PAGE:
Hey, which editorial calendar software do you use? A common question, yes, but there are a wide range of answers and options. Considering all of the advancement that has happened in the content marketing space over the past few years, you'd think that editorial calendars would be as straight-forward as can be, right? Well, that's not the case.
The tricky thing about managing an editorial calendar is that you need a solution that is both simple and complex. On one hand, you need to be able to manage several deliverables simultaneously and be able to understand high-level information, such as status, timelines, and "what's coming" at-a-glance. On the other hand, you need to have a way to take a dive into each individual content piece, managing the production process while being able to collaborate with clients or colleagues along the way.
Over the years, I've tested out several editorial calendar apps at different price points. My experience with various options on the market was that it was hard to use, limiting, and costly. For one reason or another, I always found my way back to Google Sheets. That is, until I found Trello.
For me, Trello combines the best of both worlds in project management and editorial calendar software. For those of us that process information better in a visual format (me, me, me!), Trello is both pleasing on the eyes and productive.
A few days ago, I was browsing Inbound.org and came across this conversation asking "What kind of content management/editorial calendar system do you use?"
In this post, I'll share my approach to using Trello to build an editorial calendar in hopes that it helps take the mystery out of editorial management, in order to save you some time and frustration.
6 Steps to Build an Editorial Calendar on Trello
#1: Create a list for each content type.
This can include (but should not be limited to) the following: blog posts, emails, social media, premium offers, case studies, landing pages, CTA buttons, etc. If it's something that you are creating as part of your inbound campaign, it should be there. You might also consider other content types, such as: ads, press releases, or articles in industry publications. I also like to create a list for "other" to catch miscellaneous content deliverables that come up. Think of each of these lists as your main categories for the types of content that you're creating.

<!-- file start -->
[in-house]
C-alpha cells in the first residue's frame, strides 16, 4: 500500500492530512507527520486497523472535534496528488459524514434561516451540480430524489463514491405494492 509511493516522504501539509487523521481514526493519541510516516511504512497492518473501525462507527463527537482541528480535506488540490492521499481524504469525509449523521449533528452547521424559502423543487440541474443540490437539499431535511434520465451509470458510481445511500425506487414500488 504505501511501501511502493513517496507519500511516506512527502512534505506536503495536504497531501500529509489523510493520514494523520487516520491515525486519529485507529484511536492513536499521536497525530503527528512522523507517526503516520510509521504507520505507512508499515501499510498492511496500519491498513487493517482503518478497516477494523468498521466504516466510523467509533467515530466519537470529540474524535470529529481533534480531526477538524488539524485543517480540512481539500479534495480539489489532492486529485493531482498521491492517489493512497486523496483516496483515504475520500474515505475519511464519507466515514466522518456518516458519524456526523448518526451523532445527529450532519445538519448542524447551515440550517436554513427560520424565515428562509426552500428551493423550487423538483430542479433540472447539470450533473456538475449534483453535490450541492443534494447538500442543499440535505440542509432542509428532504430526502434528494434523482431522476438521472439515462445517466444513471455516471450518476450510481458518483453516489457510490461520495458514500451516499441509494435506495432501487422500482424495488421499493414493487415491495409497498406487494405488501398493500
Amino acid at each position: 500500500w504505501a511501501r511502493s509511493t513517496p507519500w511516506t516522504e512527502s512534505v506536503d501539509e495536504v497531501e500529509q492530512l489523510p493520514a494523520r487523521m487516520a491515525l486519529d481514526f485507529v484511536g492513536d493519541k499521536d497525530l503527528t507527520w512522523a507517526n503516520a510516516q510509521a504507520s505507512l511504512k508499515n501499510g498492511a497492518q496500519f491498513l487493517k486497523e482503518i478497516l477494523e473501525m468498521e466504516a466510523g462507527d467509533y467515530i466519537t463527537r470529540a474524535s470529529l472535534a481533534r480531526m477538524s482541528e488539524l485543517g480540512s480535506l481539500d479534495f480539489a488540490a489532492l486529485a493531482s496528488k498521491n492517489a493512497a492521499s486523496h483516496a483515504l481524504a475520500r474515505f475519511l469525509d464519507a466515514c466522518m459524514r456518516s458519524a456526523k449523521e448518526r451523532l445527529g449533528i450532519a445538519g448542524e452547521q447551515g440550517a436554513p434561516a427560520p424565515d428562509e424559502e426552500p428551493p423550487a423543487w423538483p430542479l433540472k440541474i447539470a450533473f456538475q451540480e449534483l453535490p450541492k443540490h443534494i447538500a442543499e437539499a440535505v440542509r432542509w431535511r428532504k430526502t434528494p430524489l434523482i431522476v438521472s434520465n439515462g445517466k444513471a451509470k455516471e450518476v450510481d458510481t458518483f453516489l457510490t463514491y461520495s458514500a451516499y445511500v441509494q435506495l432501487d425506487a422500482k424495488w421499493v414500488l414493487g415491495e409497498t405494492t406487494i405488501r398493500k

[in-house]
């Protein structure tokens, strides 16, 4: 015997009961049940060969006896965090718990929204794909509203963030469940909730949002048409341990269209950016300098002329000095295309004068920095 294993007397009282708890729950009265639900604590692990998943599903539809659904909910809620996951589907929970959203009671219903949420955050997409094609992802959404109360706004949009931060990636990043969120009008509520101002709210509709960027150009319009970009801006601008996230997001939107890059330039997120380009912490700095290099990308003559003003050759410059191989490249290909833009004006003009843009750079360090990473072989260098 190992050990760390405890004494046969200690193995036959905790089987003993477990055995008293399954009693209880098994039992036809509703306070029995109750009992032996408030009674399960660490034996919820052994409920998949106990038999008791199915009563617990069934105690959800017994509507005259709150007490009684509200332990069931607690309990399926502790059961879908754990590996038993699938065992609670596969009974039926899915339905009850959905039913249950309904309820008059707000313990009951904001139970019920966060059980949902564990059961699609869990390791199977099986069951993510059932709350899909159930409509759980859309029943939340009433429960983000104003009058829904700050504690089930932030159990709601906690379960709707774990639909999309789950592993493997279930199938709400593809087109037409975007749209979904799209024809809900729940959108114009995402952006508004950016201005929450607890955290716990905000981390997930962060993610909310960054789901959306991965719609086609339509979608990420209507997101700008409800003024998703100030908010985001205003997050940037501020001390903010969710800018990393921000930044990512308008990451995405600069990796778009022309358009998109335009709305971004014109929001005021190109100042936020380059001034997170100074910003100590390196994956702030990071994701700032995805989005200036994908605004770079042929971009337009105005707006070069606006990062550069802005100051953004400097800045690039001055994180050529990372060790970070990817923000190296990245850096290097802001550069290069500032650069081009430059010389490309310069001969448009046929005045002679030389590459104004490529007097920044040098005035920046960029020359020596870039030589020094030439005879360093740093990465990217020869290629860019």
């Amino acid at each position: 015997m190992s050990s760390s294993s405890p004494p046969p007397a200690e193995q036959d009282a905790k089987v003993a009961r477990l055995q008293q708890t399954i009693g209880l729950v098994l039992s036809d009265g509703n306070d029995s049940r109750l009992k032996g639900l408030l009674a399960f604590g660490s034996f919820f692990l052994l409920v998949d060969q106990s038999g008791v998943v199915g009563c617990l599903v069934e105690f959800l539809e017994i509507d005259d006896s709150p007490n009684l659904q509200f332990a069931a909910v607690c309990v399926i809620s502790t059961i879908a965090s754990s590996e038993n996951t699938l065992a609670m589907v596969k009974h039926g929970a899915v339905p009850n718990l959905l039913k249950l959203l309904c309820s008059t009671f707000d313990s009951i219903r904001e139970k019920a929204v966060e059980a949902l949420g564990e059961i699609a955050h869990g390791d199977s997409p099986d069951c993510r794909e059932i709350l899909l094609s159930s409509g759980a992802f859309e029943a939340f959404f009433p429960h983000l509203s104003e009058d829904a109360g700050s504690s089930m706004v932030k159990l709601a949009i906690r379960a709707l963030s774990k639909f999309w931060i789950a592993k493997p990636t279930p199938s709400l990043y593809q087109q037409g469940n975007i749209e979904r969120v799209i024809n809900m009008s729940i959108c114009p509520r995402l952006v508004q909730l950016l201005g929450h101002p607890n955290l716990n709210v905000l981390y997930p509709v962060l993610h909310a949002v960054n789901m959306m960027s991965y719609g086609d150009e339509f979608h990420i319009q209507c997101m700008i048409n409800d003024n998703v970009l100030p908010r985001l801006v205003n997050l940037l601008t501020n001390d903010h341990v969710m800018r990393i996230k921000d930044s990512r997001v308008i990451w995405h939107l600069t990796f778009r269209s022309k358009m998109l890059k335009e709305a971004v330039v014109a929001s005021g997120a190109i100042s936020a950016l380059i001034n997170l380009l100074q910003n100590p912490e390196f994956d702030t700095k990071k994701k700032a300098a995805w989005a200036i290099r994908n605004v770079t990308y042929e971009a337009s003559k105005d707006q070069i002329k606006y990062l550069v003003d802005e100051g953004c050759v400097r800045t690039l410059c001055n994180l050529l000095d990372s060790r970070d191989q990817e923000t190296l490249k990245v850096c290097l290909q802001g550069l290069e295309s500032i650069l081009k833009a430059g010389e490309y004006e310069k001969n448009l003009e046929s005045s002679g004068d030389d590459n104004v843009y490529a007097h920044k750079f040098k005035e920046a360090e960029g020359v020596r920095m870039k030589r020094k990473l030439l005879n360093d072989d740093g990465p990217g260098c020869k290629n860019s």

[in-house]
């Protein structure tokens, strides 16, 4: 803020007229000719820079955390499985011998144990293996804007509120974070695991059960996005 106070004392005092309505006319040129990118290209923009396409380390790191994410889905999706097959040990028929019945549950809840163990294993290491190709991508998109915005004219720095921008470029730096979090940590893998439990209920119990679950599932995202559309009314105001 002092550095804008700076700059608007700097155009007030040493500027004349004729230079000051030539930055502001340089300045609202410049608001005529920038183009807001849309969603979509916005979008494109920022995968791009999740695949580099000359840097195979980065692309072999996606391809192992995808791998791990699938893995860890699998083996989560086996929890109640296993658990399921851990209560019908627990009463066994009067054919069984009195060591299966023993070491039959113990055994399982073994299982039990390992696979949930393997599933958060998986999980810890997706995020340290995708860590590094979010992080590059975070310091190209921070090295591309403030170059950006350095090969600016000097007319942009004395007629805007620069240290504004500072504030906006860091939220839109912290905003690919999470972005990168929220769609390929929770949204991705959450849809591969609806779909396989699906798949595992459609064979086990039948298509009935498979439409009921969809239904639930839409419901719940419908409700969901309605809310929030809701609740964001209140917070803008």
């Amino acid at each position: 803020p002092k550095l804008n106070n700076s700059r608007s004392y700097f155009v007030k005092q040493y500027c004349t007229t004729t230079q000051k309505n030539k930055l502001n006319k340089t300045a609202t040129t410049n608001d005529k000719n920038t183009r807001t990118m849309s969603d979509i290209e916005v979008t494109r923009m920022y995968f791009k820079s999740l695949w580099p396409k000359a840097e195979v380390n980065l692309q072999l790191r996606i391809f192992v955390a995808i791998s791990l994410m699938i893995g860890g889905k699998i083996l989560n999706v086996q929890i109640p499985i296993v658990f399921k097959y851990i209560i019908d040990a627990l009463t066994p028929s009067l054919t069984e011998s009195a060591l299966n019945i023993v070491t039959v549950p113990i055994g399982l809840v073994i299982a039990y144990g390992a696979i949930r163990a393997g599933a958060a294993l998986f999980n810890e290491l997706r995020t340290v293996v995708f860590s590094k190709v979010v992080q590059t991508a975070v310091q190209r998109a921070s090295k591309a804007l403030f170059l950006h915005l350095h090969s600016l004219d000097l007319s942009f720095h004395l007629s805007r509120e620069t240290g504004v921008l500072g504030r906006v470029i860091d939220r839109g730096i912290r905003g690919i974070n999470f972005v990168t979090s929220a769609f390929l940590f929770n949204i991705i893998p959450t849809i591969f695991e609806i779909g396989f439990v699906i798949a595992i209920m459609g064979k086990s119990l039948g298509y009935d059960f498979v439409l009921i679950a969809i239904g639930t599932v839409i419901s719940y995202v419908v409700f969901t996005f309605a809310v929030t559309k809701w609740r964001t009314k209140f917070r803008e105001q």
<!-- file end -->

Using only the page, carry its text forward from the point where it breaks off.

#2 Create lists for any additional resources or information you might store on Trello.
Trello is actually more than an editorial calendar, so it can be helpful to create lists to organize any additional information that should be stored here as part of your "inbound hub."
Here are a few lists that I typically create:
- Editorial content & guidelines: contains information relevant to the editorial process, such as marketing strategy, information on buyer personas, your agreed-upon workflows and timelines for content production, etc.
- Wishlist: create a space to save your ideas and brainstorms about future topics, or pieces that you may want to create in the future, but are not in the immediate plan.
- Campaign resources: used to house reports or other materials used across several pieces in a campaign.
#3: Create a card for each content piece within the appropriate list.
Within each list, create a card for each content piece, such as each individual blog post, email, offer, etc.
#4: Customize your card with details specific to each piece and its production process.
Here's how I handle this...
Each card contains a checklist that relates to the actions needed for the piece to be produced:
I also complete the due date (based on publish date):
I assign color-coded labels based on the status of the piece (such as "draft," "in review," etc.):
There is an additional label that I use called "high priority." When there is a lot of content to review, I like to curate what my clients need to look at first using this label. They can filter the cards by that label to decrease some of the noise:
I attach any source materials, documents or images as attachments. I also attach a Google Doc with the draft of the piece when it is available:
The description section is used if I need to take any notes, such as during a client briefing or even a quick reminder of the goal of the piece:
The comments section is used to manage revisions, clarifications, and any discussion around the piece:
#5: Enable the calendar function in Trello.
By enabling the calendar power up, you'll be able to see your editorial deliverables in a calendar format at the click of a button.
#6: Explore additional power ups that meet your needs.
There are many different options for add-ons that allow you to customize your board and integrate with other software that you use. One that I think could be particularly useful is time tracking software that allows you to track time spent on each piece directly from your card. There are several options for time tracking software if this is something that you are interested in.
Word to the wise: neither Trello nor my process is perfect. This is the best and most manageable option that I've found in my years managing inbound marketing for startups. I don't consider myself a "process person," so I look forward to you sharing any feedback or personal experience in using Trello for editorial calendar management in the comments below!